KANEI (Dagbladet): "There are many who feel deceived," says director Ken Loach.
This week's premiere of the legendary 83-year-old film, "Sorry We Missed You," premiered in Norwegian cinemas. Loach had previously won the Golden Hand in Cannes twice for "Barley Shaking Wind" (2006) and "I, Daniel Blake" (2016).
The new movie is a portrait of a family that almost fades away after the father is devoured by his new job as a messenger driver for a large company, which does not hire him but hires him as a kind of almost self-employed businessman. What initially seemed like living independence soon proved to involve working around the clock, without a safety net. Locke invites chamomile to the chamber game but, as usual, will hit the big structures.
The butcher on the left
"I believe that center-left politics, social-democratic politics, have failed," he said when Dagbladet met with him during the Cannes Film Festival.
– They were in power and managed to make structural changes. But working life has changed, with part-time jobs, insecure work, high unemployment and rising disparities. You see it in all the countries of Europe, there is growing anger, and it is not the center-left that puts words to this mind, it is extremely right.
"What we need is a serious left-wing, which says these problems stem from the economic structure itself, from the competition between big companies that cut labor costs." These are problems the suburbs have reached, which have reached the middle class. Lecturers at UK universities are massively qualified but receive no living wage.
For Loach, hope is Labor's leader, Jeremy Corbin, of whom he is a strong supporter.
– We have a great opportunity, but we are attacked by the remnants of Tony Blair's Labor Party; Blair, with his support of big companies and their illegal wars. But as long as we stick to the old structures, the right-wing radicals will get us off track.
Screenwriter Paul Laverty, who has worked with Loac for decades, believes that the modern working life, where more and more jobs are without permanent employment, has become like tap water where employers can include labor when they need it and close it again when are satisfied. Chris Hitching, who plays the lead role in "Sorry We Miss You," has his own working-class backgrounds.
He did not think he should do any research to get into the situation of the overwritten messenger driver.
"I already know what's going on in this country," he said.
He points out that the couple in the film are both working full time.
"And yet they are poor," he says.
– And it shouldn't be like that. This is because the system is set up incorrectly. Modern slavery is when it should be said as it is. Working-class people go on an economic mission and feel like giving them freedom and independence and can tell others that they have their own business. But they are selling a lie. It's a tremendous betrayal.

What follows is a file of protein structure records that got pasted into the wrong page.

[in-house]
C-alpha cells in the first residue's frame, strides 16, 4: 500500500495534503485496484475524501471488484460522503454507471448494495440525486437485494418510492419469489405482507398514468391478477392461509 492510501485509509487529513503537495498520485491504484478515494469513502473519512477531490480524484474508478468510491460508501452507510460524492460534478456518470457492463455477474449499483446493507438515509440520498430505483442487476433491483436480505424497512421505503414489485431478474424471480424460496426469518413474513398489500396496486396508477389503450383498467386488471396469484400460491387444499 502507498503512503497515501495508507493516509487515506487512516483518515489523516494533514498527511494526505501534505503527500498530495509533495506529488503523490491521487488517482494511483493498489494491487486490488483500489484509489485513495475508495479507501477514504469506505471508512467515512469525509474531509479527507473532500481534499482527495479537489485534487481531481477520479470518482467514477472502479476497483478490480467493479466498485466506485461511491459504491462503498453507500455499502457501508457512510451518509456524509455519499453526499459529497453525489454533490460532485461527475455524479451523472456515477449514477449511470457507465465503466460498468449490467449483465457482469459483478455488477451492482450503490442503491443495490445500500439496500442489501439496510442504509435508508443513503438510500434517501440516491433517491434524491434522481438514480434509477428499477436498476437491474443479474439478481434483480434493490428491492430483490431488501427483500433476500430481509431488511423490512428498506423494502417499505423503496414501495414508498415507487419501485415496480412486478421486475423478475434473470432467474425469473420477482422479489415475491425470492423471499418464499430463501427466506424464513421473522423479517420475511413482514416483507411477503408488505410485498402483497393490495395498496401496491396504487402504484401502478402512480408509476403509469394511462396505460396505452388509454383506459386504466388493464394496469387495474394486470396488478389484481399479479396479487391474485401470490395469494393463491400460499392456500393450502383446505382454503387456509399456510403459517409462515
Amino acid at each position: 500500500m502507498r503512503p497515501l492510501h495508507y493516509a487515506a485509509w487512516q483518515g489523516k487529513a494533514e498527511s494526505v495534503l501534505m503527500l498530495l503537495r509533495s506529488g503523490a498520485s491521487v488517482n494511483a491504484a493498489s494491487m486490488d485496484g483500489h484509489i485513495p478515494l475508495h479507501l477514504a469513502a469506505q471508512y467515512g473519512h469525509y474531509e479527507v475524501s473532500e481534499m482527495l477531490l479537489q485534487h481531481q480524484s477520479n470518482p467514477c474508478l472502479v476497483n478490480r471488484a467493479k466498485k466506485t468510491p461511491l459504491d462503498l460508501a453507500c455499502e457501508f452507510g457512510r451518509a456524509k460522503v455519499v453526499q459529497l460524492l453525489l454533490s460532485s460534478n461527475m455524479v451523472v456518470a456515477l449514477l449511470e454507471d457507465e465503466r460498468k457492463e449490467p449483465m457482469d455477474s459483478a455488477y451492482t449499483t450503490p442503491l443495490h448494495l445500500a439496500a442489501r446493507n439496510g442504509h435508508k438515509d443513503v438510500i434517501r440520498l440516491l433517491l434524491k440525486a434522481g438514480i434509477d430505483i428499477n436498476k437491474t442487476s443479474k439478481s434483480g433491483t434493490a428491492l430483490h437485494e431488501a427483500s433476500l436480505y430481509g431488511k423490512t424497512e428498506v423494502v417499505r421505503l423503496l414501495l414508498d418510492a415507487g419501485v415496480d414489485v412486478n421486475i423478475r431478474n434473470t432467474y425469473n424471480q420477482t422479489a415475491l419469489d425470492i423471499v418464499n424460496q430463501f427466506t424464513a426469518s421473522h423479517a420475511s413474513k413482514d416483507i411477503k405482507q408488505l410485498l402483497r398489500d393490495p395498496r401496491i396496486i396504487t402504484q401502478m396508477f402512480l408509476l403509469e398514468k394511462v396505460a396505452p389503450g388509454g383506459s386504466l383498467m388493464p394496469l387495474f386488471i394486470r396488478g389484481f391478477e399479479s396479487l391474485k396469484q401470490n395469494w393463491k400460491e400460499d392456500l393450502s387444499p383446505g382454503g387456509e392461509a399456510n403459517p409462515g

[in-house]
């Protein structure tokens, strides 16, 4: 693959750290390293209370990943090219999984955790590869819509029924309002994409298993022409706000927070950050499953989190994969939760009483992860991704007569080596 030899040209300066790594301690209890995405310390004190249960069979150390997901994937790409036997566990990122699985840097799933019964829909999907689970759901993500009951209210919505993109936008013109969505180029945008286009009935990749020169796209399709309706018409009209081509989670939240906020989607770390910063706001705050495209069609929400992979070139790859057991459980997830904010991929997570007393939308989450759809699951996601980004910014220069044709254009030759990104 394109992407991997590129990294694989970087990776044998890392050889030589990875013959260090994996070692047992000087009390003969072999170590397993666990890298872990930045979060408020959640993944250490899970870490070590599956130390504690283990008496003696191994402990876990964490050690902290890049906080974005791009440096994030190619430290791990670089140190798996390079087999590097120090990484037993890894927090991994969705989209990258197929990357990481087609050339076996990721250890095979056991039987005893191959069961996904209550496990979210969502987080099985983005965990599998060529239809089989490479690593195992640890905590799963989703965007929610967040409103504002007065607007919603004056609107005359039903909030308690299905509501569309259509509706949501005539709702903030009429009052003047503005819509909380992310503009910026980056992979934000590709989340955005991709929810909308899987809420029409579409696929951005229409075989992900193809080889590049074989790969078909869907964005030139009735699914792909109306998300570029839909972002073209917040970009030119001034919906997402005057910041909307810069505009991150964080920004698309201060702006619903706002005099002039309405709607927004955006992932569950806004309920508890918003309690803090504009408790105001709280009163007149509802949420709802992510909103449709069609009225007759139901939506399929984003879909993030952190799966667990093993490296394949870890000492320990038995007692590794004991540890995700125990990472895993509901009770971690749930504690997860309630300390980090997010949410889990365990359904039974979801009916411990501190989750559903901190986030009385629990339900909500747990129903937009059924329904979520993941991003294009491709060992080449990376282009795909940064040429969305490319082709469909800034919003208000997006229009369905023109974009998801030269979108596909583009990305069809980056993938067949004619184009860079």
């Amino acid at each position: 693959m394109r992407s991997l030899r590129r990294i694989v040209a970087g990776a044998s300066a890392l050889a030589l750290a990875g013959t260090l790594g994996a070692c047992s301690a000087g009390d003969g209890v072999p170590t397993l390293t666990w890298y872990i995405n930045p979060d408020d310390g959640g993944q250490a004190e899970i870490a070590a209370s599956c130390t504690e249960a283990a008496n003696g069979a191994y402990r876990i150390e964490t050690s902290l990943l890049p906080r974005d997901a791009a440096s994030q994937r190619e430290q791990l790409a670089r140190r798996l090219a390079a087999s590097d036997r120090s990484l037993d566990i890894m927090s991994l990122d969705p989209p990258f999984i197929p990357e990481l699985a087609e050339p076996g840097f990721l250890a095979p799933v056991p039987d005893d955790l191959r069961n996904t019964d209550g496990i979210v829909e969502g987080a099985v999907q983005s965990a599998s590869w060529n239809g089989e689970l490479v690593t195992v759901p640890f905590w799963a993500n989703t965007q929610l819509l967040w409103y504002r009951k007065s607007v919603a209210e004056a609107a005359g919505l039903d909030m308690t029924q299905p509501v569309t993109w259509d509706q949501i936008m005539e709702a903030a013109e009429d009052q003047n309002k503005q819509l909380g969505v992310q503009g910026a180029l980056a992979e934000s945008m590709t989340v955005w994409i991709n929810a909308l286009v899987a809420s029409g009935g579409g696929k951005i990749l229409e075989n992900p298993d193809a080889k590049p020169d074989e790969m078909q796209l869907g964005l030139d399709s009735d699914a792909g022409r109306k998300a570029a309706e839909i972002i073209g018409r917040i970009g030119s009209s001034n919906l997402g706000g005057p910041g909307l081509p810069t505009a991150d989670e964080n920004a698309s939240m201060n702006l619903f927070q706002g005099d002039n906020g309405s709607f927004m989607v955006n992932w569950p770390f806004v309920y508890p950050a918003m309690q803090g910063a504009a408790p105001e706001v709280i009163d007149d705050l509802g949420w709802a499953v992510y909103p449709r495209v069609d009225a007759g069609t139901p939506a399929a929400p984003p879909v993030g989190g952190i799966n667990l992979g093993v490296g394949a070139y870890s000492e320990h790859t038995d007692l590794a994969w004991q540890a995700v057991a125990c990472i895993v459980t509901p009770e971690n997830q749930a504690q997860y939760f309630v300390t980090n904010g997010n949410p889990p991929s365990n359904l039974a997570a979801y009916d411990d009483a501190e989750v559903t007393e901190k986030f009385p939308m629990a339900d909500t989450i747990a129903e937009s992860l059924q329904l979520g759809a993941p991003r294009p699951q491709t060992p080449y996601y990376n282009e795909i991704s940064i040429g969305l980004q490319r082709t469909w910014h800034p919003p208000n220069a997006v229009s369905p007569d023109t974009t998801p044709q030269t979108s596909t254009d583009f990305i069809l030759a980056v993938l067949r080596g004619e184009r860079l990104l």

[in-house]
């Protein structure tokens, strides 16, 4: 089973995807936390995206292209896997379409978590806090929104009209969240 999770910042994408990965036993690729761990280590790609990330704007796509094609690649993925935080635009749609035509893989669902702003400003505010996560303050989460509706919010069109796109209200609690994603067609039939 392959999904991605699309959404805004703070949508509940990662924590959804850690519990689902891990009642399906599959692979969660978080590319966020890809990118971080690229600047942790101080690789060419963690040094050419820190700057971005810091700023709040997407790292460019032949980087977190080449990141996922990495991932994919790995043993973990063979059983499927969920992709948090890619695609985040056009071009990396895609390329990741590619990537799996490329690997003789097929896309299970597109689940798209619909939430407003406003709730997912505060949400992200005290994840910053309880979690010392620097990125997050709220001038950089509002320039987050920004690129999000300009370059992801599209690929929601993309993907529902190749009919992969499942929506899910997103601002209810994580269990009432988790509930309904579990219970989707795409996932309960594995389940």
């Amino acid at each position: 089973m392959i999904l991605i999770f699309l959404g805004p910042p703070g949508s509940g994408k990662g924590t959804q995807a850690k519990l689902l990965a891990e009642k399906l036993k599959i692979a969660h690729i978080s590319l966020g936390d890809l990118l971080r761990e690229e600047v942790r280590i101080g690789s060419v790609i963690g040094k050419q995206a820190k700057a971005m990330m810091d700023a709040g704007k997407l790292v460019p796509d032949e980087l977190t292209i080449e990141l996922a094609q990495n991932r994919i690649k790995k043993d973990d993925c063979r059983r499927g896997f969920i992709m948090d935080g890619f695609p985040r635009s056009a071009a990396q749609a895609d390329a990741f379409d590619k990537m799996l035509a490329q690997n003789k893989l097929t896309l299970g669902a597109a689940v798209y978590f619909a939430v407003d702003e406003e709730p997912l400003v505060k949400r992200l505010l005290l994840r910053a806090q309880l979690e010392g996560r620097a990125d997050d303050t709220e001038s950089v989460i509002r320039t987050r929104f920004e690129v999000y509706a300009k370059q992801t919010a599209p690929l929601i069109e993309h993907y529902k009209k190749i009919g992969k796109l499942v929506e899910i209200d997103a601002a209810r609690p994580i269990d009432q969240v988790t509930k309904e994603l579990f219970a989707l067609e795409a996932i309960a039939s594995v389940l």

The old conflict
Loach, who has been portraying working-class living since the sixties, doesn't think he's new.
"It's a conflict between employers and workers," he said.
– It's about drawing as much dividend as possible from people. Only the methods change because of technology. When I was in my thirties and forties, we talked about getting used to more free time because we wouldn't work so hard. But everyone knows that it doesn't work. Employers will instead hire fewer people and get them to work harder, with no sick pay, no paid leave, and if you have an accident, then it's your responsibility.
Answers to the indictment
Locke was very critical of claims that there were anti-Semitic trends in Corey's Labor Party. Asked about a discussion of Holocaust denial that allegedly took place at a local labor meeting, Loach responded that history must be questionable, and he himself was accused of anti-Semitism and trivialization of the Holocaust.
The director is visibly put out when Dougbladet asks him about the statements.
"It's funny," he says.
– Of course, the Holocaust happened. None of us would tolerate anyone thinking differently. This makes the extreme right side. This is a case that occurs because some of us were responsible for the Palestinians.
Loah has repeatedly called for a cultural boycott of Israel.
– Because of this, there are people who are not from me for many years, quoted by the Guardian newspaper. I have been attacked and quoted and taken out of context. Who in the world would deny this, and who would give a talk to someone who denies it?
Then he talks about the topic that the protagonists in so many of his films before or from there talk about: Football.
– It's a common language. Whatever you miss in life, you can always talk about football, and if you meet someone you have something to open up about. Where are you from?
Loach is known for directing his actors to extremely vivid and credible interpretations of the role. He himself thinks it has something to do with the method he uses to make films.
"We find people we believe in and always shoot scenes in the correct order," he says.
– And the actors don't know everything in the script. They get real surprises along the way, as they do in this movie. That's what technology is all about. When you think "oh, this was a great scene" you are on the outside of the movie. But the film should make you feel directly connected to what's going on, so forget about the others. It has to look spontaneous.
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